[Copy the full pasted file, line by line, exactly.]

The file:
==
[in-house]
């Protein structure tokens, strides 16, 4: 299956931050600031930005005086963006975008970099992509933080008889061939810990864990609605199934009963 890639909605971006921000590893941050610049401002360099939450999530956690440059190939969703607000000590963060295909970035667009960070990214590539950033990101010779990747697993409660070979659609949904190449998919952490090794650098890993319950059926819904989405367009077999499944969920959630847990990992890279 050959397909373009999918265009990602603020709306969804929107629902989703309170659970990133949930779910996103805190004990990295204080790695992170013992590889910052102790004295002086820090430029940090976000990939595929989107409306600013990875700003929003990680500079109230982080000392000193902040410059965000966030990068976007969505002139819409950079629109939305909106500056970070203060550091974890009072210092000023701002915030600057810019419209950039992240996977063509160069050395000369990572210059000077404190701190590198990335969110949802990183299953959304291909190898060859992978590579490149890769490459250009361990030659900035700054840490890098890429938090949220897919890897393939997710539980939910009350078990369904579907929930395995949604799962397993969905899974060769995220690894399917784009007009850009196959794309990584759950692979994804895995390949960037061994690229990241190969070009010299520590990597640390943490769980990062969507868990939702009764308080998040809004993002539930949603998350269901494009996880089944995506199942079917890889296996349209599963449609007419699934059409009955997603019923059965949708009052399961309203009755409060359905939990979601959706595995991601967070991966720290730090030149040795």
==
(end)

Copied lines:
[in-house]
């Protein structure tokens, strides 16, 4: 299956931050600031930005005086963006975008970099992509933080008889061939810990864990609605199934009963 890639909605971006921000590893941050610049401002360099939450999530956690440059190939969703607000000590963060295909970035667009960070990214590539950033990101010779990747697993409660070979659609949904190449998919952490090794650098890993319950059926819904989405367009077999499944969920959630847990990992890279 050959397909373009999918265009990602603020709306969804929107629902989703309170659970990133949930779910996103805190004990990295204080790695992170013992590889910052102790004295002086820090430029940090976000990939595929989107409306600013990875700003929003990680500079109230982080000392000193902040410059965000966030990068976007969505002139819409950079629109939305909106500056970070203060550091974890009072210092000023701002915030600057810019419209950039992240996977063509160069050395000369990572210059000077404190701190590198990335969110949802990183299953959304291909190898060859992978590579490149890769490459250009361990030659900035700054840490890098890429938090949220897919890897393939997710539980939910009350078990369904579907929930395995949604799962397993969905899974060769995220690894399917784009007009850009196959794309990584759950692979994804895995390949960037061994690229990241190969070009010299520590990597640390943490769980990062969507868990939702009764308080998040809004993002539930949603998350269901494009996880089944995506199942079917890889296996349209599963449609007419699934059409009955997603019923059965949708009052399961309203009755409060359905939990979601959706595995991601967070991966720290730090030149040795």